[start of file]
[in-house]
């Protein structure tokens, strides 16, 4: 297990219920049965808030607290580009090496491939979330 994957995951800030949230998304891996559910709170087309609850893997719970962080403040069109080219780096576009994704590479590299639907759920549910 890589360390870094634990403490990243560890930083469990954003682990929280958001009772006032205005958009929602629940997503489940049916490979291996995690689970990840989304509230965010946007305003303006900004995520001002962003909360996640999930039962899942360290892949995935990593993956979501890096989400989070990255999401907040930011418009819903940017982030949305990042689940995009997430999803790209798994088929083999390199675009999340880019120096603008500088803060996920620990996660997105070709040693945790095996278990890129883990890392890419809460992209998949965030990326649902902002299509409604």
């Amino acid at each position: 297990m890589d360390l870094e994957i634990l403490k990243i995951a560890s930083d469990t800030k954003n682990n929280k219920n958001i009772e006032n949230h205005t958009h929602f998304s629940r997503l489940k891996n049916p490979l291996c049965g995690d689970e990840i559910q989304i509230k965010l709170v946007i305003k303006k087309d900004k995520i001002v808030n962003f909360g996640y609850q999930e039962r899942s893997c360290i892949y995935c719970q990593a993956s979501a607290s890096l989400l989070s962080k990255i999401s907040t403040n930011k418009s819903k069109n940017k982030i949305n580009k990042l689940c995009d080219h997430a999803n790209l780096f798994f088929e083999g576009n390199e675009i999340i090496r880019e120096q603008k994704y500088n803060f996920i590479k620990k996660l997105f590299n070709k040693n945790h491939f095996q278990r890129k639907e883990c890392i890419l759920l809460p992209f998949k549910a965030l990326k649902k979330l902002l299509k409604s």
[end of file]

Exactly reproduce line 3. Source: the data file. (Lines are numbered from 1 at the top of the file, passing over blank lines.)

């Amino acid at each position: 297990m890589d360390l870094e994957i634990l403490k990243i995951a560890s930083d469990t800030k954003n682990n929280k219920n958001i009772e006032n949230h205005t958009h929602f998304s629940r997503l489940k891996n049916p490979l291996c049965g995690d689970e990840i559910q989304i509230k965010l709170v946007i305003k303006k087309d900004k995520i001002v808030n962003f909360g996640y609850q999930e039962r899942s893997c360290i892949y995935c719970q990593a993956s979501a607290s890096l989400l989070s962080k990255i999401s907040t403040n930011k418009s819903k069109n940017k982030i949305n580009k990042l689940c995009d080219h997430a999803n790209l780096f798994f088929e083999g576009n390199e675009i999340i090496r880019e120096q603008k994704y500088n803060f996920i590479k620990k996660l997105f590299n070709k040693n945790h491939f095996q278990r890129k639907e883990c890392i890419l759920l809460p992209f998949k549910a965030l990326k649902k979330l902002l299509k409604s």